There are many ways to reduce your risk of coronary artery disease. One of the most important is to quit cigarette smoking. This alone could reduce your heart attack risk by 30-40%. Talk to your healthcare provider about smoking cessation–there are several medications that can help you quit.
Regular exercise can also promote heart health. One study from last fall showed a large risk reduction for women who exercised at least 30-40 minutes five times a week. You can work your way up to this gradually, even by parking further away from destinations and steadily increase walking distances.
Your provider can help you with other risk factor reduction. Cholesterol screening is important, and both “good” (HDL– high-density lipoprotein) and “bad” (LDL– low-density lipoprotein) cholesterol levels are important to know. Depending upon your risk factors, you may need medications to lower your bad cholesterol or raise your good cholesterol to certain targets. Blood pressure also needs to be controlled–you should get this checked regularly and if it runs above 140/90, it should be treated to reduce your cardiovascular risk. Exercise and weight loss can help, but medications may also be required. Some health care providers are also checking an inflammatory marker called C-Reactive Protein (CRP) to better assess heart attack risk; this may or may not be useful in your case.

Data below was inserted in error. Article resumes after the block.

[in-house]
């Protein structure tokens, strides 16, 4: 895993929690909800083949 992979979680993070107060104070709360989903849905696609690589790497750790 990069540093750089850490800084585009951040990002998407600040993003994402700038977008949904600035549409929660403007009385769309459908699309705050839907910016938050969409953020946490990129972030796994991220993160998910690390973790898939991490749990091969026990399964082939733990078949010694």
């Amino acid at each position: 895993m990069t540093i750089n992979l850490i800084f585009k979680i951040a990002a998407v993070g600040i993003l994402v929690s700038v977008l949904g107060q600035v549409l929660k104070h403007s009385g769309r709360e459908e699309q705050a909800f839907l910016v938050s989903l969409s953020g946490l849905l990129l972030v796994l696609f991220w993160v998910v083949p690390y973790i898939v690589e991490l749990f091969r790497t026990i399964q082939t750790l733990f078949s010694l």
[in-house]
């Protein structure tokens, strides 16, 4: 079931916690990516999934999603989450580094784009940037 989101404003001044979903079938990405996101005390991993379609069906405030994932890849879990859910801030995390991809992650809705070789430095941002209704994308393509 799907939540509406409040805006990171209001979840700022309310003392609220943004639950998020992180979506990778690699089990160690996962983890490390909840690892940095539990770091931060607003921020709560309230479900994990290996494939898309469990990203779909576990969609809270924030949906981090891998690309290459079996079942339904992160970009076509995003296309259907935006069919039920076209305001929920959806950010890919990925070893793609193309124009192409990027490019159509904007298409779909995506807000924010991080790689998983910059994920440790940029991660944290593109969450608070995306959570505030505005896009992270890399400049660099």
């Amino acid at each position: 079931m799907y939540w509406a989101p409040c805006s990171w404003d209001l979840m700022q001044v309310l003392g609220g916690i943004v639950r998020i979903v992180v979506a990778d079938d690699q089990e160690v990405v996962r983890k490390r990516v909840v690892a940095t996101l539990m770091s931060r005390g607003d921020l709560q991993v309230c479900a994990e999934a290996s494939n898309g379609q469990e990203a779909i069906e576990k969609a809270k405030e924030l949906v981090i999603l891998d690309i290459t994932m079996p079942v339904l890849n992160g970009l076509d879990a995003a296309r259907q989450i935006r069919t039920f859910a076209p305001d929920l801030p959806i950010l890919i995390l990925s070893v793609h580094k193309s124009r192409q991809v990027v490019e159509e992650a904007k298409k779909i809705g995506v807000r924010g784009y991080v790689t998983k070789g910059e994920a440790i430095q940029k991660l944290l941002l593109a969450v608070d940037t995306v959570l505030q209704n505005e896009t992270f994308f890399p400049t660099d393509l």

Many women ask me if they should get a “stress test” or echocardiogram to evaluate their heart. At present, there is no role for EKGs, stress testing, or echocardiography in women without symptoms. However, you should let your provider know if you have symptoms such as chest pain, increasing shortness of breath with exertion, palpitations, neck, arm, or shoulder pain with exertion, or increasing dizziness or light-headedness.